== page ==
3. Financial regulatory reform takes time. It took almost two years for Dodd-Frank to pass after the financial crisis, and even longer for the actual rules to be put into place (some of it is still ongoing). While some small things can be changed via executive order or supervisory guidance, material changes require regulators to propose new rules, put them out for comment and get agency buy-in—typically a multi-year process.

The Benefits and Costs of Lower Regulation

If regulations are relaxed, some believe it could increase lending, reduce costs for customers and increase the range of financial products available for consumers.  Others say it could mean a return to some of the fast and loose practices that led to the housing bubble and financial crisis in the first place. Like a typical policy wonk, my take is that the answer depends on the actual changes.

Each regulation has a cost associated with following it—and these costs are largely passed on to the consumer, whether directly or indirectly. In the mortgage space, for example, the cost of originating a loan has risen from roughly $3,000 per loan to nearly $8,000 per loan in the last six years.  This increase is primarily the result of regulations that dictate how mortgage lenders should market to customers, disclose rate information, report information to regulators and more. Reducing or relaxing these regulations could certainly result in increased lending and lower consumer costs.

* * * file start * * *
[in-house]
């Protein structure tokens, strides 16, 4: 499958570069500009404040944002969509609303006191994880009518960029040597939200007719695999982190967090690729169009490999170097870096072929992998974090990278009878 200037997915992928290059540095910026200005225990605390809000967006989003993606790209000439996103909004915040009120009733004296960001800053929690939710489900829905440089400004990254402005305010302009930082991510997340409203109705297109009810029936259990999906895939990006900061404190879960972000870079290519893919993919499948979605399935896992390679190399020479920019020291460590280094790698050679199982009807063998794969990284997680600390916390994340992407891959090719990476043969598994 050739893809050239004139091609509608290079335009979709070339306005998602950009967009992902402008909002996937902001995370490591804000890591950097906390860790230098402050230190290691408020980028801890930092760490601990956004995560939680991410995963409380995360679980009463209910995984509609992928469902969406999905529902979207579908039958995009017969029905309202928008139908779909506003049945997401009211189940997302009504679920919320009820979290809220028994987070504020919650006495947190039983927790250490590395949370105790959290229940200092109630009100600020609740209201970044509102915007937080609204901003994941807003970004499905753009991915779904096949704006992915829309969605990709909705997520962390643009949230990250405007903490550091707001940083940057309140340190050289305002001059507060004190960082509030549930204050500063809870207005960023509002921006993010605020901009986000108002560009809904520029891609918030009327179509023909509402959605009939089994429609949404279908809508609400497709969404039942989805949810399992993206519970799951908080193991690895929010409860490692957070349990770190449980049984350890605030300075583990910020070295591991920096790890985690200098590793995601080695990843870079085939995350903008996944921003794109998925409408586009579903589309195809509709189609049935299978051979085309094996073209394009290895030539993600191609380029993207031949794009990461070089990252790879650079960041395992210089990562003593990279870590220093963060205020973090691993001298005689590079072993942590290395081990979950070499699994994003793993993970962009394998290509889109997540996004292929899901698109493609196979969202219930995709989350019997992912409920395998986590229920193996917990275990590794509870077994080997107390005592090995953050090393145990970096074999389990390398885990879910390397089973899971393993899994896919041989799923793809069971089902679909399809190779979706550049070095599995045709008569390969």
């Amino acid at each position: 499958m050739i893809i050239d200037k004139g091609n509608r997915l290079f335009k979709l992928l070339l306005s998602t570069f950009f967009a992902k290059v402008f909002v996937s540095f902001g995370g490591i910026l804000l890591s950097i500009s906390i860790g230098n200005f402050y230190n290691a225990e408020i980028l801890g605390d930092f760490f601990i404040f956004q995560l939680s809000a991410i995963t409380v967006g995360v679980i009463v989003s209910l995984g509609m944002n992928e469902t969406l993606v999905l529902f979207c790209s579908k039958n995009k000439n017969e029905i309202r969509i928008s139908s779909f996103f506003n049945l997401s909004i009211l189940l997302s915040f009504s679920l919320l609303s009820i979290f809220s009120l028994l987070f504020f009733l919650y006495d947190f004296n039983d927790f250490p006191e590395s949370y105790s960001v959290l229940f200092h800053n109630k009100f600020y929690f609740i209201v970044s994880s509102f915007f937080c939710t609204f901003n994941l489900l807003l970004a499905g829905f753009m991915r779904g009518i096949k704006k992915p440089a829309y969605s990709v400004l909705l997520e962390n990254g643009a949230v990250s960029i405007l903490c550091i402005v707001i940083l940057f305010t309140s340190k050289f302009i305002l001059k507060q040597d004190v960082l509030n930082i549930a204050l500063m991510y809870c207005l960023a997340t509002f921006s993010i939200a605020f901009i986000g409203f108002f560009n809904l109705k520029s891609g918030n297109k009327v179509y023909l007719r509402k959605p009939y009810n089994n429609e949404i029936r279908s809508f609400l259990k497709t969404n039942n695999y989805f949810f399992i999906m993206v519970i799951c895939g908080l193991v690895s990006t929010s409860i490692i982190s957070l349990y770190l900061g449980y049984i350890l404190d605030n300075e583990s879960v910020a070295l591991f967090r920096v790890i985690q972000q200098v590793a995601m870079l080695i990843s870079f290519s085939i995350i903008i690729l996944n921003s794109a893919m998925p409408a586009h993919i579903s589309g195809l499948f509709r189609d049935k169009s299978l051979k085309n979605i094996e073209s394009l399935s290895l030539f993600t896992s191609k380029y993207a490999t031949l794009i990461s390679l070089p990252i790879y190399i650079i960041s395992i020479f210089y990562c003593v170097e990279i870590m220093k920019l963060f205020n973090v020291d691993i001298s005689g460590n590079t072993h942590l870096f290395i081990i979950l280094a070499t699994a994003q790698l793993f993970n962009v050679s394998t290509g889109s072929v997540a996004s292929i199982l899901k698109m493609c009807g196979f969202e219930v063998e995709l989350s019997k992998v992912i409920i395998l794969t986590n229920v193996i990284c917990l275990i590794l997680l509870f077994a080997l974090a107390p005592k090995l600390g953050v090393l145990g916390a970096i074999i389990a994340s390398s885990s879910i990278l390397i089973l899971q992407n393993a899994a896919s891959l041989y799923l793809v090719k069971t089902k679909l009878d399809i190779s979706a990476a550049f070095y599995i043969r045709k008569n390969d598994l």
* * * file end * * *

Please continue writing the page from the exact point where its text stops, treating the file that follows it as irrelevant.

But remember—the regulations in place under Dodd-Frank were instated as a direct response to the bad practices and abuses millions of borrowers experienced prior to the financial crisis. And the impact was tremendous: Over 8 million American families lost their home to foreclosure or short sale. Another 8 million had their loan refinanced or modified under a foreclosure prevention program. Cutting regulations, while making lending easier again, could cause some unintended consequences if it’s not done carefully.

Rather than eliminating regulations, I personally think financial companies should find more efficient and effective ways to follow them. That’s the approach you’ll see at many of the newer fintech companies. It’s not an easy path, which is why most banks would simply prefer to see the laws and regulations relaxed rather than innovate or compete with new fintech companies that have been built with Dodd-Frank in mind.

The Best Financial Companies Put Customers First

Whether the regulations and protections under Dodd-Frank are relaxed or go away, the market will still demand a higher level of accountability than in the past. Looser regulations may benefit bad actors in the short-term, but in the long run these companies will probably fall victim to their own misbehavior.

Ultimately, the more innovative, customer-centric companies—the ones that use technology to cut costs, create efficiencies and educate consumers—should triumph. (For related reading, see: Fed Could Promptly Begin Shedding Bonds This Year.)


Jeff Foster is the CEO and co-founder of Clara Lending.